The answer is suggested by the findings of the sociologist Kathleen Gerson in the interviews she did for her 2010 book, “The Unfinished Revolution: Coming of Age in a New Era of Gender, Work, and Family.” Eighty percent of the women and 70 percent of the men Ms. Gerson interviewed said they wanted an egalitarian relationship that allowed them to share breadwinning and family care. But when asked what they would do if this was not possible, they described a variety of “fallback” positions. While most of the women wanted to continue paid employment, the majority of men said that if they could not achieve their egalitarian ideal they expected their partner to assume primary responsibility for parenting so they could focus on work.

And that is how it usually works out. When family and work obligations collide, mothers remain much more likely than fathers to cut back or drop out of work. But unlike the situation in the 1960s, this is not because most people believe this is the preferable order of things. Rather, it is often a reasonable response to the fact that our political and economic institutions lag way behind our personal ideals.

Women are still paid less than men at every educational level and in every job category. They are less likely than men to hold jobs that offer flexibility or family-friendly benefits. When they become mothers, they face more scrutiny and prejudice on the job than fathers do.

So, especially when women are married to men who work long hours, it often seems to both partners that they have no choice. Female professionals are twice as likely to quit work as other married mothers when their husbands work 50 hours or more a week and more than three times more likely to quit when their husbands work 60 hours or more.

The sociologist Pamela Stone studied a group of mothers who had made these decisions. Typically, she found, they phrased their decision in terms of a preference. But when they explained their “decision-making process,” it became clear that most had made the “choice” to quit work only as a last resort — when they could not get the flexible hours or part-time work they wanted, when their husbands would not or could not cut back their hours, and when they began to feel that their employers were hostile to their concerns. Under those conditions, Professor Stone notes, what was really a workplace problem for families became a private problem for women.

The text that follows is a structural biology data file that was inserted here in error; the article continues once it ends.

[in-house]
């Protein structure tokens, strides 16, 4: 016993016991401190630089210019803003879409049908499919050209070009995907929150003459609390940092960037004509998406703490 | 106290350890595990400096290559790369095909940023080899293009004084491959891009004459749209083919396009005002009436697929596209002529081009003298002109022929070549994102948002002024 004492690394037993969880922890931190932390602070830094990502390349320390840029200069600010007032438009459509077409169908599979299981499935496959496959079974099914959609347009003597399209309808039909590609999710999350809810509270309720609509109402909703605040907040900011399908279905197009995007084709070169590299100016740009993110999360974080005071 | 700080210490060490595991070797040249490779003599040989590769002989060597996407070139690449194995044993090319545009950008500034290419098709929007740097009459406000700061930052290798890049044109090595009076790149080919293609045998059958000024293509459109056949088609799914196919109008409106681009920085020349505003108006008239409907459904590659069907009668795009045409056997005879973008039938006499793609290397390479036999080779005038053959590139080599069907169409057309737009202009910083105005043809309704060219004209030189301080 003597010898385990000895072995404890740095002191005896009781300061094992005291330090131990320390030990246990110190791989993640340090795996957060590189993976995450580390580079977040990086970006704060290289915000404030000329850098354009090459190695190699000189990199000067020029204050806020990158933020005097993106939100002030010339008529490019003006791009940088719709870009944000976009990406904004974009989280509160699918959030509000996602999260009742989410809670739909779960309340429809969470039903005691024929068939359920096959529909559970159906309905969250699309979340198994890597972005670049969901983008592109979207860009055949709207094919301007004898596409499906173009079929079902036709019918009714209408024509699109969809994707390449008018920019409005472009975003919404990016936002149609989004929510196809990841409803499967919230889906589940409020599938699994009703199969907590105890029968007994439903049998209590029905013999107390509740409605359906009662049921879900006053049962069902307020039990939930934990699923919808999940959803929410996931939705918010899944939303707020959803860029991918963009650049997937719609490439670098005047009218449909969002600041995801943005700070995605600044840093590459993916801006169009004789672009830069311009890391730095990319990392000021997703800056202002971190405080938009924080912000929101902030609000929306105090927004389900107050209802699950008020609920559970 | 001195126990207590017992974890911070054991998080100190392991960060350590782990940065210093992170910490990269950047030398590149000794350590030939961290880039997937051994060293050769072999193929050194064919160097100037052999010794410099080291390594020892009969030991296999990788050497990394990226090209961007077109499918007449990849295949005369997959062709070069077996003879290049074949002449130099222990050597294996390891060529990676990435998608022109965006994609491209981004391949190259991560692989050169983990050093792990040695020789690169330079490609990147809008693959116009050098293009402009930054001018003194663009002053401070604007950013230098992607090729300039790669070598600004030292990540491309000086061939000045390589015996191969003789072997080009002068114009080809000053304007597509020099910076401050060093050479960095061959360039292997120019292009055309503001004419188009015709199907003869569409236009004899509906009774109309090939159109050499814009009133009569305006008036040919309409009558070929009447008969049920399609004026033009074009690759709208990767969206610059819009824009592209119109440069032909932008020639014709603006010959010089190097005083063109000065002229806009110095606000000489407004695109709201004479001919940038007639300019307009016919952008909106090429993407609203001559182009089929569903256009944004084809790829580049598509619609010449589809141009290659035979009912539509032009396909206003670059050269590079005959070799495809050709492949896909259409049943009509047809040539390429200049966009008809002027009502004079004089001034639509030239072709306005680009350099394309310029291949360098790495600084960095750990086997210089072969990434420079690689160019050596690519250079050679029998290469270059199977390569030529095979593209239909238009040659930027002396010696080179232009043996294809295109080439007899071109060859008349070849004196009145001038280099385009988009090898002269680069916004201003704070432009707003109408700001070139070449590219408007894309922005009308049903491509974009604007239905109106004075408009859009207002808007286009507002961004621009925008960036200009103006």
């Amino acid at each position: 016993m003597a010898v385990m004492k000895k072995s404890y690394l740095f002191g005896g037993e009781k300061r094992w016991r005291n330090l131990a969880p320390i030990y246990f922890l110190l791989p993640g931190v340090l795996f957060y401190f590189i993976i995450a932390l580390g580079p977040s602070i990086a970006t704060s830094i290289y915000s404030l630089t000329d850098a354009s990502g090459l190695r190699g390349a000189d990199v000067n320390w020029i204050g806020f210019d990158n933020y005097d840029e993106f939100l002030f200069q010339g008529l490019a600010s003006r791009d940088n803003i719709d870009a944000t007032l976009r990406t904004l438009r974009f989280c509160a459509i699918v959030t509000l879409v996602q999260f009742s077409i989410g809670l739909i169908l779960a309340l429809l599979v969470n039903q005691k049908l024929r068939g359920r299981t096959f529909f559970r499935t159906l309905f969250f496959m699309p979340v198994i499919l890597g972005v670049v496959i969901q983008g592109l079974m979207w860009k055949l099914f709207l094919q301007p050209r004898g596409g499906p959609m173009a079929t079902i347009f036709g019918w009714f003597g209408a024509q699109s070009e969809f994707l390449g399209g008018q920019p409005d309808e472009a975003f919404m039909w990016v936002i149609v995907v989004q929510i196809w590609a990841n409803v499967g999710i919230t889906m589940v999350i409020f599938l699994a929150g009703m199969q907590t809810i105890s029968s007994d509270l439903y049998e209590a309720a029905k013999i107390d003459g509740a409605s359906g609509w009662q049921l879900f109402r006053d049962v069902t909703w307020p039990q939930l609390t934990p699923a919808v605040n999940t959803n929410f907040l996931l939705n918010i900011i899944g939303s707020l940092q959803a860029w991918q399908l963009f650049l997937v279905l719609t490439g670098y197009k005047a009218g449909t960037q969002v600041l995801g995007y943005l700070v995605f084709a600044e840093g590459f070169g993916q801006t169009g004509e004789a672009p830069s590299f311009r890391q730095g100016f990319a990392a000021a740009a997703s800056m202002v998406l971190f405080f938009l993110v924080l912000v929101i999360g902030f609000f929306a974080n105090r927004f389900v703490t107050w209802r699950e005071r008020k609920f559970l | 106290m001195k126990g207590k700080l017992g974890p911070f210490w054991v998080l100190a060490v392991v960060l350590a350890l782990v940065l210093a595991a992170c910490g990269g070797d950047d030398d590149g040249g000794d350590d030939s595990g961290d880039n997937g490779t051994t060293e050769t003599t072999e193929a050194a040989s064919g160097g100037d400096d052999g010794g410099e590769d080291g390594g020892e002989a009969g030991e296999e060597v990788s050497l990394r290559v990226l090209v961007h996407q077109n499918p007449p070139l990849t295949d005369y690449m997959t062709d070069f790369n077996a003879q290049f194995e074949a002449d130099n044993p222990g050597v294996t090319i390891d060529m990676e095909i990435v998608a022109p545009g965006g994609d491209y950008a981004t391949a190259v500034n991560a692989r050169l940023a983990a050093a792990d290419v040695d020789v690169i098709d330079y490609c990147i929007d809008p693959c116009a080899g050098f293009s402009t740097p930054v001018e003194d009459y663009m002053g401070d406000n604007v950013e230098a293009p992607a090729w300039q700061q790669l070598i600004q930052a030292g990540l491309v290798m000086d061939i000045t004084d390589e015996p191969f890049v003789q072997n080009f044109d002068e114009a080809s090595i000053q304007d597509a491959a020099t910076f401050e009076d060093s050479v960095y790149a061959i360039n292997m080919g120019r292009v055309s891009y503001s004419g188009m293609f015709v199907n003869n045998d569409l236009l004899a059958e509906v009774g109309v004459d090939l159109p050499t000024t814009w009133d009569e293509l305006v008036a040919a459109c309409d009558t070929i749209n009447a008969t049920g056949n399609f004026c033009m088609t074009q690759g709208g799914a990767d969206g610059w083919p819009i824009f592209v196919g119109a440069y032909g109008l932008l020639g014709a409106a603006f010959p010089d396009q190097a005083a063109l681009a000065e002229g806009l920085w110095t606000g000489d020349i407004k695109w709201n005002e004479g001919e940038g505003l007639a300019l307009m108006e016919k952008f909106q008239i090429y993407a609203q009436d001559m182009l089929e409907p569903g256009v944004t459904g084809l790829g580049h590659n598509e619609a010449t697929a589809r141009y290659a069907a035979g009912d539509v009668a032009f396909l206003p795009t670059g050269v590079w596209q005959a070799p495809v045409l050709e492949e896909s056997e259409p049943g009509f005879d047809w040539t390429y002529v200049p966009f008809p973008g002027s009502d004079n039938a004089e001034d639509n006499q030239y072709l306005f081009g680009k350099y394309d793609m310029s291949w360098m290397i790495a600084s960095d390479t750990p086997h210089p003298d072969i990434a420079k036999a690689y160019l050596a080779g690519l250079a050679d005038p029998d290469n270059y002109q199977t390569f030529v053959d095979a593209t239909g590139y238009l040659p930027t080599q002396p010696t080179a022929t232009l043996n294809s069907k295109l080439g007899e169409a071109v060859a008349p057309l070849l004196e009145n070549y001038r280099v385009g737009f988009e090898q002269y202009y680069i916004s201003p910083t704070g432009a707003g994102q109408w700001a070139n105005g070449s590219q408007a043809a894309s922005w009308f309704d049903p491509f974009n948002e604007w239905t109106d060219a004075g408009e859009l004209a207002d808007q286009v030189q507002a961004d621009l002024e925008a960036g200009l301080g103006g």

This is where the political gets really personal. When people are forced to behave in ways that contradict their ideals, they often undergo what sociologists call a “values stretch” — watering down their original expectations and goals to accommodate the things they have to do to get by. This behavior is especially likely if holding on to the original values would exacerbate tensions in the relationships they depend on.

In their years of helping couples make the transition from partners to parents, the psychologists Philip and Carolyn Cowan have found that tensions increase when a couple backslide into more traditional roles than they originally desired. The woman resents that she is not getting the shared child care she expected and envies her husband’s social networks outside the home. The husband feels hurt that his wife isn’t more grateful for the sacrifices he is making by working more hours so she can stay home. When you can’t change what’s bothering you, one typical response is to convince yourself that it doesn’t actually bother you. So couples often create a family myth about why they made these choices, why it has turned out for the best, and why they are still equal in their hearts even if they are not sharing the kind of life they first envisioned.

Under present conditions, the intense consciousness raising about the “rightness” of personal choices that worked so well in the early days of the women’s movement will end up escalating the divisive finger-pointing that stands in the way of political reform.

Our goal should be to develop work-life policies that enable people to put their gender values into practice. So let’s stop arguing about the hard choices women make and help more women and men avoid such hard choices. To do that, we must stop seeing work-family policy as a women’s issue and start seeing it as a human rights issue that affects parents, children, partners, singles and elders. Feminists should certainly support this campaign. But they don’t need to own it.